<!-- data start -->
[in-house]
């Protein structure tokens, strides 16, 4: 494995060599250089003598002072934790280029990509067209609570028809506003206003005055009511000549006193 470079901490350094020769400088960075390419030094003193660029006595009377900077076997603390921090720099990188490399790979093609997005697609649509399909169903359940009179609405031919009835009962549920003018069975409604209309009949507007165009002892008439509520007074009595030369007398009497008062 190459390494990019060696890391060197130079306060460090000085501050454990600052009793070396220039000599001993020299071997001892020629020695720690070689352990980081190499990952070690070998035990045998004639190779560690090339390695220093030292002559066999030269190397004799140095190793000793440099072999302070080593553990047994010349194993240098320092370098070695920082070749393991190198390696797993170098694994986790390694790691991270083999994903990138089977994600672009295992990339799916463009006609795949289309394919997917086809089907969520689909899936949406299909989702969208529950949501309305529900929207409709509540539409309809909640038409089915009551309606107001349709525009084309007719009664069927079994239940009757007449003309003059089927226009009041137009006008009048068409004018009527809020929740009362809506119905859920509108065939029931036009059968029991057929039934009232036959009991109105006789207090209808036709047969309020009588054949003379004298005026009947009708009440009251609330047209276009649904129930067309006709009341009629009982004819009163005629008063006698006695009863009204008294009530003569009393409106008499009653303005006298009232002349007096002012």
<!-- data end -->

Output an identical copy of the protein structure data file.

[in-house]
């Protein structure tokens, strides 16, 4: 494995060599250089003598002072934790280029990509067209609570028809506003206003005055009511000549006193 470079901490350094020769400088960075390419030094003193660029006595009377900077076997603390921090720099990188490399790979093609997005697609649509399909169903359940009179609405031919009835009962549920003018069975409604209309009949507007165009002892008439509520007074009595030369007398009497008062 190459390494990019060696890391060197130079306060460090000085501050454990600052009793070396220039000599001993020299071997001892020629020695720690070689352990980081190499990952070690070998035990045998004639190779560690090339390695220093030292002559066999030269190397004799140095190793000793440099072999302070080593553990047994010349194993240098320092370098070695920082070749393991190198390696797993170098694994986790390694790691991270083999994903990138089977994600672009295992990339799916463009006609795949289309394919997917086809089907969520689909899936949406299909989702969208529950949501309305529900929207409709509540539409309809909640038409089915009551309606107001349709525009084309007719009664069927079994239940009757007449003309003059089927226009009041137009006008009048068409004018009527809020929740009362809506119905859920509108065939029931036009059968029991057929039934009232036959009991109105006789207090209808036709047969309020009588054949003379004298005026009947009708009440009251609330047209276009649904129930067309006709009341009629009982004819009163005629008063006698006695009863009204008294009530003569009393409106008499009653303005006298009232002349007096002012």